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Hadopi Final

Hadopi Final

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Published by: TorrentFreak_ on Jan 24, 2012
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The Effect of Graduated Response Anti-Piracy Laws on Music Sales:
Evidence from an Event Study in France
 Brett Danaher 
 Wellesley College, Department of Economics Michael D. Smith
 Carnegie Mellon University, Heinz College Rahul Telang
 Carnegie Mellon University, Heinz CollegeSiwen Chen
 Wellesley College, Department of Economics
This Version: January 2012Acknowledgements: The authors thank four major record labels for generously providing data to
support this research. Smith and Telang acknowledge generous support from Carnegie Mellon‘s
Department of Economics, Wellesley College, Wellesley, MA, 02481
School of Information Systems and Management, Heinz College, Carnegie Mellon University,Pittsburgh, PA, 15213.
The Effect of Graduated Response Anti-Piracy Laws on Music Sales:
Evidence from an Event Study in FranceA
The digital piracy is a significant problem for the creative industries. Still, while there have beenmany academic studies showing that piracy hurts sales, there have been far fewer studiesanalyzing the effectiveness of anti-piracy measures in reversing this effect. This study attemptsto address this gap in the literature by analyzi
ng how the HADOPI ―three strikes‖ law in France
affected digital music sales on the iTunes music store.To do this, we obtained a panel of iTunes sales data for the four major music labels (UniversalMusic, Warner Music, EMI Music and Sony Music) across a broad set of countries. We thenapplied a difference-in-difference approach, using sales trends in a control group of Europeancountries to simulate the counterfactual of what music sales in France would have been if HADOPI had not been passed. Our results suggest that increased consumer awareness of HADOPI caused iTunes song and album sales to increase by 22.5% and 25% respectivelyrelative to changes in the control group.In terms of robustness, we find that these sales changes are similar for each of the four majormusic labels, suggesting that our results are not driven by one particular label. We also find thatthe observed sales increase is much larger in genres that, prior to HADOPI, experienced highpiracy levels (e.g., Rap and Hip Hop) than for less pirated genres (e.g., Christian music, classical,and jazz). This tends to strengthen the causal interpretation of our results given that if HADOPIis causing pirates to become legitimate purchases, its effects should be stronger for heavilypirated music.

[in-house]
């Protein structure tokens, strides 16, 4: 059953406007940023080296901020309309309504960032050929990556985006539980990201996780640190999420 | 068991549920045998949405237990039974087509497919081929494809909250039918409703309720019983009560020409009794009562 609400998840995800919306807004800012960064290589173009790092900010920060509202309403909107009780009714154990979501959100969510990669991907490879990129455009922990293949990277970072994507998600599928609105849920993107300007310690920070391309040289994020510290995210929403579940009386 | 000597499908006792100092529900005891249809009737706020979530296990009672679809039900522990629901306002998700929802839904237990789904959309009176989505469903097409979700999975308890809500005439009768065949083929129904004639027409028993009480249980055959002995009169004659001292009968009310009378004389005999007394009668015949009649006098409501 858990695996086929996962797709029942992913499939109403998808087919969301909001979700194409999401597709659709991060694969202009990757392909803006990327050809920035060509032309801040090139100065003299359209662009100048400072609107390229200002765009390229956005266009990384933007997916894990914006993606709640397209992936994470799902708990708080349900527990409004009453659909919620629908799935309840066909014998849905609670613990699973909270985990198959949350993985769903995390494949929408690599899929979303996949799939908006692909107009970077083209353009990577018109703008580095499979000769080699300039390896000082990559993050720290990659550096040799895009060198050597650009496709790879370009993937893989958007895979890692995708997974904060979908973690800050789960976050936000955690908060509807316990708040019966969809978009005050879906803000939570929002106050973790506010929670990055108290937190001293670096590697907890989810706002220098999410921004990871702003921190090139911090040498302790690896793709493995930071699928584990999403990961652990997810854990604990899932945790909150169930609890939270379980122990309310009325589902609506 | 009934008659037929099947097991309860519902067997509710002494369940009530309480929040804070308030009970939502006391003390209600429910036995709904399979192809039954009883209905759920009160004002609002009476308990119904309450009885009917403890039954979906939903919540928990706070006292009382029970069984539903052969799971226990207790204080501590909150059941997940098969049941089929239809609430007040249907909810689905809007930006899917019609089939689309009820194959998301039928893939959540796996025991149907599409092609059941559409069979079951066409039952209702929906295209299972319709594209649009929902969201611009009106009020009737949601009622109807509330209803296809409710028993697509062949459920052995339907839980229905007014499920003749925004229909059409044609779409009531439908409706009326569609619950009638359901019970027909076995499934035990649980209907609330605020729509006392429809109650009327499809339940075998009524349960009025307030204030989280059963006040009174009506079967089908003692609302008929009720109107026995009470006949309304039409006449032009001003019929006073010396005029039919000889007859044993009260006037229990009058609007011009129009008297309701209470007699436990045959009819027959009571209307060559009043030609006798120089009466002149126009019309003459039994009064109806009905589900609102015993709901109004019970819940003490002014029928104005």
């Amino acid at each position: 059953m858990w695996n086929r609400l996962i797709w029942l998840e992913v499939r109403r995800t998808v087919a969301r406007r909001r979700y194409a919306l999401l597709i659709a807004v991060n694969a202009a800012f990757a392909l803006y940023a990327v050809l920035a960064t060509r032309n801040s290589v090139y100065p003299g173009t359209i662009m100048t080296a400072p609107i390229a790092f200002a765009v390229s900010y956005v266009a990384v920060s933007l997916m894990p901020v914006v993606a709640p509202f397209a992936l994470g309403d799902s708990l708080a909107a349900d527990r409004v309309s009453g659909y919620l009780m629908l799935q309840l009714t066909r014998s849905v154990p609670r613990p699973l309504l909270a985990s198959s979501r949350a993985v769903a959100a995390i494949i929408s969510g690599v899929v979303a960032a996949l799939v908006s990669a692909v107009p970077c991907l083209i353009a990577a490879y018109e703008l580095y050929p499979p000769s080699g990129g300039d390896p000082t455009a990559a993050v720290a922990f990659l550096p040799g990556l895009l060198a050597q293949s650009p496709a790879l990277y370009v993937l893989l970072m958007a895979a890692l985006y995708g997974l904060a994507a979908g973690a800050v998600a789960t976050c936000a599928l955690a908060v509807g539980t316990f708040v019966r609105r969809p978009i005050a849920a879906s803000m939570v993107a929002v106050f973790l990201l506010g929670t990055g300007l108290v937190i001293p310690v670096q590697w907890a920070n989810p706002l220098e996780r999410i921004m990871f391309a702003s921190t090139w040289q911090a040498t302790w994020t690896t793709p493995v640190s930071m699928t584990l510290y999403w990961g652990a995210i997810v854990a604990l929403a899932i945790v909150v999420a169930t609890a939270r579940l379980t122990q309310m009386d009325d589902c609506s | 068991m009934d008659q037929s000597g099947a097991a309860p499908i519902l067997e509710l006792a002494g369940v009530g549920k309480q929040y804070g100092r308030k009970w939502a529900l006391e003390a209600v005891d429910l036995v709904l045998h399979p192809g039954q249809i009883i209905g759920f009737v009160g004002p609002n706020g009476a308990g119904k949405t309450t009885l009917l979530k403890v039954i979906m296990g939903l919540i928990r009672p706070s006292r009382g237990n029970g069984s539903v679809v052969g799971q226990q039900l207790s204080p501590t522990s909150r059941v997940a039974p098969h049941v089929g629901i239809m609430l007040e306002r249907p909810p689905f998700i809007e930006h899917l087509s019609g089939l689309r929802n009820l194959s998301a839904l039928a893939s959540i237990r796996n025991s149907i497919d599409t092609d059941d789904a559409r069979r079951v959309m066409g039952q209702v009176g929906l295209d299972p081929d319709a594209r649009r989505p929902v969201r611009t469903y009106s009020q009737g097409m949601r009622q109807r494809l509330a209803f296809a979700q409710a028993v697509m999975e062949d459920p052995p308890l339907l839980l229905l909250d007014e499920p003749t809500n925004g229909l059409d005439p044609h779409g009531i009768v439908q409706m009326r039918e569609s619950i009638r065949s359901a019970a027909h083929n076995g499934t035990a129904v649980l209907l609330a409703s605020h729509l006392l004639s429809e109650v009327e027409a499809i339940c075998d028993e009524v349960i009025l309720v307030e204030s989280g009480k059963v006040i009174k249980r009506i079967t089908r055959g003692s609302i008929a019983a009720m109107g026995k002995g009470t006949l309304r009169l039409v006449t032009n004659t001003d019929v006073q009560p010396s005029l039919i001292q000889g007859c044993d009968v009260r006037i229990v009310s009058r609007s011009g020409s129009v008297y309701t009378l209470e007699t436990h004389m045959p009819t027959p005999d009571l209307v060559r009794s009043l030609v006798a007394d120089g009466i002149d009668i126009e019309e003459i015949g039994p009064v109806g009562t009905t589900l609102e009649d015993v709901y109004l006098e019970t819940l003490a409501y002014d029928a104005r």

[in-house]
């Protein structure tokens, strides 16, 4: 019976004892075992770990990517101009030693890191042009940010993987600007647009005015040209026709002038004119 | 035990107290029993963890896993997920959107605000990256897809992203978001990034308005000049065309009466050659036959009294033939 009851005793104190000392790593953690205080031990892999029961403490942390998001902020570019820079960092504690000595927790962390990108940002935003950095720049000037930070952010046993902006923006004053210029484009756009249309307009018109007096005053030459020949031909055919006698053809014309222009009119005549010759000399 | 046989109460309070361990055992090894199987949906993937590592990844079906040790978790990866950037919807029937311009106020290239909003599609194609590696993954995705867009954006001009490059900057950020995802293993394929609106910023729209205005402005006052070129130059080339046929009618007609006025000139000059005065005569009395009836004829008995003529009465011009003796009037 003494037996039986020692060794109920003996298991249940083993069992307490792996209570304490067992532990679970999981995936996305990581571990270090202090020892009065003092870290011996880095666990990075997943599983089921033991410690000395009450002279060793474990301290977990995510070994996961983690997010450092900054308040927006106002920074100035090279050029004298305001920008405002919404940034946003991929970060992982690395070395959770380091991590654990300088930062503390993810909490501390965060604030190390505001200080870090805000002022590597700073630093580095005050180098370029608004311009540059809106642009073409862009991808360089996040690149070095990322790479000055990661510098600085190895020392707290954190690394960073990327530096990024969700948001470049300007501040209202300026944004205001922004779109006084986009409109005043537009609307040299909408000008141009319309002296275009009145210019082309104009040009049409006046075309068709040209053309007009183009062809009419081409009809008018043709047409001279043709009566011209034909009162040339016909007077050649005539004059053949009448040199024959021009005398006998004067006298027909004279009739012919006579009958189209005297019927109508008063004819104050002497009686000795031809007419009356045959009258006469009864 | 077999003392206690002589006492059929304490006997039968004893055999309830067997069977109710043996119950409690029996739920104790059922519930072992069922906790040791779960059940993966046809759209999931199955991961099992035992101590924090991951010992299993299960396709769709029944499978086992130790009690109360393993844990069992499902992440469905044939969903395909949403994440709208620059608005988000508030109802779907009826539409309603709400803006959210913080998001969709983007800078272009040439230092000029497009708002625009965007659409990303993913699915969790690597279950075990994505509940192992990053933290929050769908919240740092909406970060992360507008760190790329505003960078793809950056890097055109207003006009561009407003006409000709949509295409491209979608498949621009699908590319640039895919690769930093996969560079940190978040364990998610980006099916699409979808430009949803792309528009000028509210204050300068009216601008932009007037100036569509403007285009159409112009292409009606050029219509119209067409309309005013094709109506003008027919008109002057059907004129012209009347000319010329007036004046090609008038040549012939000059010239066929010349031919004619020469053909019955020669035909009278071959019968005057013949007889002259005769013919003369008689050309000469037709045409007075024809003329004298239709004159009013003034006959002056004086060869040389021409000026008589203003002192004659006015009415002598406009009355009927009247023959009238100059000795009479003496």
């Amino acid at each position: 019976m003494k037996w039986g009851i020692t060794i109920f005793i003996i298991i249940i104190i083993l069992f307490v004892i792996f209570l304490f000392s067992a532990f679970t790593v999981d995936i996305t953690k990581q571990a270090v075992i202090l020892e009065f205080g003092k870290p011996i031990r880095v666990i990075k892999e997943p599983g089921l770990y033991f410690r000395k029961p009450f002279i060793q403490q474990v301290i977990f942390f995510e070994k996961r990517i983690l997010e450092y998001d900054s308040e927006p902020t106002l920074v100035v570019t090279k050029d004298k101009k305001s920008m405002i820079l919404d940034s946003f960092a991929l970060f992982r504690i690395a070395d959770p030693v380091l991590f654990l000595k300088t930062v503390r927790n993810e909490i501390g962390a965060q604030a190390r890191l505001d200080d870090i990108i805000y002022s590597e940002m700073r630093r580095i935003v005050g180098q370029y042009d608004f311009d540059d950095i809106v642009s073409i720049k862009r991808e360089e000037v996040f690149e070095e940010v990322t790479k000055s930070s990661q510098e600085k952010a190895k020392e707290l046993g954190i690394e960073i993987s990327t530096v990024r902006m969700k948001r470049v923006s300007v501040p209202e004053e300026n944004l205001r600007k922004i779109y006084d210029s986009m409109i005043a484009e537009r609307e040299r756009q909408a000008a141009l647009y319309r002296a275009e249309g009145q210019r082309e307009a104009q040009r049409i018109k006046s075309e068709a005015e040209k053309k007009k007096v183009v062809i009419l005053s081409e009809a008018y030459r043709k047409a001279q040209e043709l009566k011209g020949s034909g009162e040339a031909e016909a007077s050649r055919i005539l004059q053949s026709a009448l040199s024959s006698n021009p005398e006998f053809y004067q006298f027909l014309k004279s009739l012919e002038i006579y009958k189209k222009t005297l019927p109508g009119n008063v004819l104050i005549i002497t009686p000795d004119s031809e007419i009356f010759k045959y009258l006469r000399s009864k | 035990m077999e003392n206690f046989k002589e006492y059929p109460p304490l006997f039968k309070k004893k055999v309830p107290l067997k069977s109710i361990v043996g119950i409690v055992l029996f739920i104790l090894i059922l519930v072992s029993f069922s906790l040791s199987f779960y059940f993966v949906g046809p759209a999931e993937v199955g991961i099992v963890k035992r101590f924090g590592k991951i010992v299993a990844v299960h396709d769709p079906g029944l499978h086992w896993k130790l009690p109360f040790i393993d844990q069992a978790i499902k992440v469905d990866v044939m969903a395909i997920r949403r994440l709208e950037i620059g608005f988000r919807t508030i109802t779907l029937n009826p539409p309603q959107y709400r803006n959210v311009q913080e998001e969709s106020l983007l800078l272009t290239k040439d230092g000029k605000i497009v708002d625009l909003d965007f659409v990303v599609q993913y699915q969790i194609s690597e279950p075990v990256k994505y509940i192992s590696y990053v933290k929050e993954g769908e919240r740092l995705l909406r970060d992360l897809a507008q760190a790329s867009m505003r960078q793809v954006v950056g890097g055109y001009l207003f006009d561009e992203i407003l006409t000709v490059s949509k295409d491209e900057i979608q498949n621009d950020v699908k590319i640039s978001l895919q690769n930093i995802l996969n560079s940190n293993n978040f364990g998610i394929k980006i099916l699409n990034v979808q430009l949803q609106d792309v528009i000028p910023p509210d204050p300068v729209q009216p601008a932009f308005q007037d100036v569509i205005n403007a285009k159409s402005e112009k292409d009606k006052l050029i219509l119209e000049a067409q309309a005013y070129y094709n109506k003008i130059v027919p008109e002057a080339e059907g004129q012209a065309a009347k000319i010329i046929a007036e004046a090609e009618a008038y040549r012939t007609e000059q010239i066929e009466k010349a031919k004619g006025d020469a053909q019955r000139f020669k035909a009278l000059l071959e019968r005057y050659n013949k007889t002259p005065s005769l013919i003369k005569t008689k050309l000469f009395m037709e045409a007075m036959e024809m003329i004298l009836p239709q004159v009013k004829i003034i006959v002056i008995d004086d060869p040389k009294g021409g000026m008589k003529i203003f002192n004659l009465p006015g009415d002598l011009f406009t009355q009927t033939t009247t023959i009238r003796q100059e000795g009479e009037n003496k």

Piracy, regulation, digital distribution, music industry, natural experiment.
Since the rise of Napster, ―piracy killed the radio star‖ could be the global slogan of the music industry.
Global recorded music sales and licensing have plunged from nearly $27 billion US dollars in 2000 to$15 billion in 2010,
with some countries witnessing a coinciding decrease in investment in developinglocal talent (IFPI 2010). An increasingly popular topic in the economics and the information systemsliteratures has been how much of this sales decrease is due to displacement by Internet piracy. Whileestimates vary, the vast majority of studies find that piracy has caused a significant decrease in musicsales (see for example, Liebowitz (2006), Rob and Waldfogel (2004), Zentner (2006), Hui and Png(2003), OECD (2009)). However, to date there have been far fewer academic studies analyzing whetheranti-piracy measures can mitigate some of the sales loss from piracy
and none that we are aware of that are directly related to governmental intervention. Our goal in this paper is to provide such evidence,by evaluating the effectiveness of anti-piracy government intervention in France.Since the rise of Napster in 2000, media companies have pleaded with governments worldwide toconsider and implement newer, more creative anti-piracy laws and strategies to mitigate the impact of piracy on sales. In May of 2009 the French Parliament passed an anti-piracy law known as HADOPI, orthe Creation and Internet Law. The purpose of this law is to
promote the distribution and protection of 
creative works on the Internet.‖
The law empowers the HADOPI administrative authority to sendwarnings to identified infringers and transfer the case to the court in cases of repeat infringement.HADOPI acts on the basis of information submitted by rightholders and has the power to monitor onlineinfringement and verify information with ISPs. When a rightsholder submits a notice of infringement, it isverified by HADOPI and matched against information held by the relevant ISP. Valid infringementtriggers a notice of infringement sent by email from HADOPI to the account holder. When the sameaccount is identified again as being used for infringement within a period of six months of the first
Source: IFPI. This includes both digital and physical sales of recorded music.

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